Block 6 is a typical, high speed, differential serial bus between the image chip and the FPGA processor. There is a similar bus connecting the SATA disk drive to the FPGA.

FIG. 3 Visual Depiction of Process Used in Zooming Tilting and Panning by Skipping or Binning Rows from Imaging Chip in Full Panoramic View

FIG. 3 depicts two panoramic views, each across multiple Mega-pixel Imaging Subsystems.

Item 1 depicts how a “zoomed out” image is made from visible light gathered from all over the panoramic array. Rows and columns are selected and others are skipped or averaged and totaled to become the next row or column. This way a zoomed out or wide view transportable image (Item 2) is built using energy from all over the array.

Item 3 depicts how a “zoomed in” image is built using contiguous rows and columns to build a transportable image (Item 4).

Item 5 illustrates how tilt, while zoomed in, moves the contiguous transportable image up the large array to a different vertical perspective.

FIG. 4 Array of Imaging Structures and Detail of Ray Paths

FIG. 4 illustrates the principal light gathering physical components. This nominal array is designed for a 140-foot radius trip-line. This means the array will resolve approximately ⅛th of an inch per pixel at 140 feet of range.

Item 1 is a nominal configuration of reflective lenses and imaging chips. This nominal array will provide 360 degrees of azimuth coverage. The disk could be double-sided and then the vertical extent of the design would be 10 degrees instead of 5 degrees.

Item 2 is a blow-up of a nominal reflective lens made up of four elements potentially being made out of plastic or molded glass and finished machined.

Item 3 represents the imaging chip. Item 3 is oriented radially from the center of the disc and is in natural alignment with the other imaging chips on the disc.


The central feature of this apparatus is the replicable architecture of the individual lens, imaging chip and the portion of the processing architecture assigned to each lens/imaging chip unit (herein referred to as the “Imaging Subsystem”), creating a highly parallel structure of sub-systems. The architecture supports a family of cameras, each designed using more or fewer of the Imaging Subsystems, chosen so that resolution and field of view sufficient to the target application are delivered by the apparatus. Sufficient resolution and field of view are defined as that which is required to enable fully automated threat detection and the delivery of alerts to a responsive resource with enough temporal margin to enable interdiction or corrective action.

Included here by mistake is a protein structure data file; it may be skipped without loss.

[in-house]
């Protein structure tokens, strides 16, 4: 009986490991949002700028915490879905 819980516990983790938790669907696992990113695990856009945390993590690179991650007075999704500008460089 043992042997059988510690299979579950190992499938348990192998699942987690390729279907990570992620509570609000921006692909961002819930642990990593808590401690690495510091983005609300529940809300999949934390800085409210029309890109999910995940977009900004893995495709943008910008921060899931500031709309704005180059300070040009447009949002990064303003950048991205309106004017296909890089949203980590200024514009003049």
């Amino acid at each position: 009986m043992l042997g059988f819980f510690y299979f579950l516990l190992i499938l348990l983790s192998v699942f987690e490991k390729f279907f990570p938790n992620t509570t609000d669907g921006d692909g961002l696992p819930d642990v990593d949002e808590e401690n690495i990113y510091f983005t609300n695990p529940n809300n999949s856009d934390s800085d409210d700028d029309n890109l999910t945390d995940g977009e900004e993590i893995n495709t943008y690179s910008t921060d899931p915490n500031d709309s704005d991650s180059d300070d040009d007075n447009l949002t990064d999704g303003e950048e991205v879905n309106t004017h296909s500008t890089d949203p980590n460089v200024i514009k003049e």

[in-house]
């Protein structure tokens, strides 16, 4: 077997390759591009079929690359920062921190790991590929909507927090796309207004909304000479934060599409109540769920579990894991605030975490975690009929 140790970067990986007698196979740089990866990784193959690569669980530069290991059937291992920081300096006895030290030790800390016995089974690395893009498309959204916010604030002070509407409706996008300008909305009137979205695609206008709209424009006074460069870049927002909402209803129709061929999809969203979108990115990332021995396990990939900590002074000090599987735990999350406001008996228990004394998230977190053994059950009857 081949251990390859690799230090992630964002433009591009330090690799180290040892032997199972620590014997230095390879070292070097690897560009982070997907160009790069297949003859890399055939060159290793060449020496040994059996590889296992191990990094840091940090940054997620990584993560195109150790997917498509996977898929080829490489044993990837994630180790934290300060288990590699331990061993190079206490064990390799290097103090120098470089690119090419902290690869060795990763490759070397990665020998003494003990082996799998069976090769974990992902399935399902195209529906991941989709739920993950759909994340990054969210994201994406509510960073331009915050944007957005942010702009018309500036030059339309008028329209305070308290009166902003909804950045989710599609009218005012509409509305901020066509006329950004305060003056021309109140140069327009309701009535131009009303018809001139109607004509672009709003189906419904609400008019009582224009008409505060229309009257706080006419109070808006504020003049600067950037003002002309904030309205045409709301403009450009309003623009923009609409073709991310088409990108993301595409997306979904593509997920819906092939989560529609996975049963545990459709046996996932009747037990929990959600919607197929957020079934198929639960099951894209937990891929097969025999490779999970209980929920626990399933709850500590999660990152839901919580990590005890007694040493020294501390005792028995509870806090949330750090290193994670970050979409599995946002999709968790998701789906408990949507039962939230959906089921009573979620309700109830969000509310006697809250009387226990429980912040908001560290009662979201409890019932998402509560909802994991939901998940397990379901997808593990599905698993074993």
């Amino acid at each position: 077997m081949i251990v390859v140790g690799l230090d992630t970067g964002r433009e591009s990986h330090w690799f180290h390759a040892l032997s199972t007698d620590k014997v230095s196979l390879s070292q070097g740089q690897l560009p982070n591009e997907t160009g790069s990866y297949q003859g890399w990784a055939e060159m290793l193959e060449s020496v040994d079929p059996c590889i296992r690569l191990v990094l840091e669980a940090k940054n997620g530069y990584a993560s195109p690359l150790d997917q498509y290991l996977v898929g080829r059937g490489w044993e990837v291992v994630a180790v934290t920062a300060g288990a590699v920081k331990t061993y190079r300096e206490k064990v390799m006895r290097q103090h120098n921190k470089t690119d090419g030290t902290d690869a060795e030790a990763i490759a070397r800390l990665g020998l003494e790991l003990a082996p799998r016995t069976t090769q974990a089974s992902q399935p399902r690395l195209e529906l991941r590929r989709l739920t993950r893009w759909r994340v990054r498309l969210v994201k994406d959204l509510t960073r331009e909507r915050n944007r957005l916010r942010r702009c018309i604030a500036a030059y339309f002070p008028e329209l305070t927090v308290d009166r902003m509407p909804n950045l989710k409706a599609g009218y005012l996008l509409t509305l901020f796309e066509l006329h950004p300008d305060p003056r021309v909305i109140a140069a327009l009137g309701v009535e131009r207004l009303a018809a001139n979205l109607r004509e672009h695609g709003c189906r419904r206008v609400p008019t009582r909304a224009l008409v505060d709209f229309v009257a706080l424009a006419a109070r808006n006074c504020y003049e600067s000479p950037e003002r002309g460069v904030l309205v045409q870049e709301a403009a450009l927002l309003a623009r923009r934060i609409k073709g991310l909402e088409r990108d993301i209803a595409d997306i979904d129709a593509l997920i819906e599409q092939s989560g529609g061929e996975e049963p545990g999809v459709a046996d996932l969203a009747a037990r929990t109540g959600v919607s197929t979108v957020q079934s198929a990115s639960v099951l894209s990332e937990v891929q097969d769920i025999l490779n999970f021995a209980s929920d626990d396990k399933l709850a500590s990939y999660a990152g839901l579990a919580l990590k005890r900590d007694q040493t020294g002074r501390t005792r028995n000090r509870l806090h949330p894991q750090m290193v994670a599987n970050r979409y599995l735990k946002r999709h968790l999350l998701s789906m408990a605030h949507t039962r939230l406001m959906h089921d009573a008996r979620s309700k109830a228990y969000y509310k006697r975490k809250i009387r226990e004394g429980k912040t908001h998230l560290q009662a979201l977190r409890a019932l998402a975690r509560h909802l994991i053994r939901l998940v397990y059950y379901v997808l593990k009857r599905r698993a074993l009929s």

Key to the utility of this invention is the low-cost reflective lens component of the Imaging Subsystem. Although the core catoptric lens has not changed since Isaac Newton, the implementation of the reflective lens in this apparatus is unique. Computational imaging is used to extend the depth of field of the reflective lenses and to create a depth map of the objects in the field of view. The depth map range information extends the motion detection processing to the creation of a velocity vector map. The velocity vector map, along with computation for estimations of size and ground-coupled stability, is the basis for a novel assessment technology that will categorize threats with an unprecedented level of confidence. [See FIG. 2]

This low-cost reflective lens technology is capable of working to the full capability of the current technology megaPixel imaging chip. Each lens is coupled to a CMOS imaging chip of significant resolution (>9 MegaPixels). The current CMOS imaging chip has a large pixel count and is built with a new level of integrated image processing technology on the chip itself. The imaging chip feeds detected video to a new generation of FPGA elements that enable an extremely large computational machine with significant local storage to be packaged in a minimal physical area with a very low power requirement. [See FIG. 1]

The implementation of computational imaging using reflective lenses involves the unique insertion of the coded filter. In traditional refractive lenses, the coded aperture filter is a physical disk of opaque material inserted into the optical path, usually by placing the filter ahead or behind the lens itself. The holes in the filters must be larger than the diffraction limit and optimally placed to enable the efficient mathematical process of image feature enhancement, typically, depth of field extension and range mapping. But for a reflective lens, the filters can be built into the surface of the reflectors themselves. There are many means of implementation. Molded glass reflectors could be directly micro-machined on the surface to effect spatial of even wave-coded filters. Eventually, the ambition to lower cost will machine the filters directly into the surface of plastic molds that will accurately transfer the filter to each lens.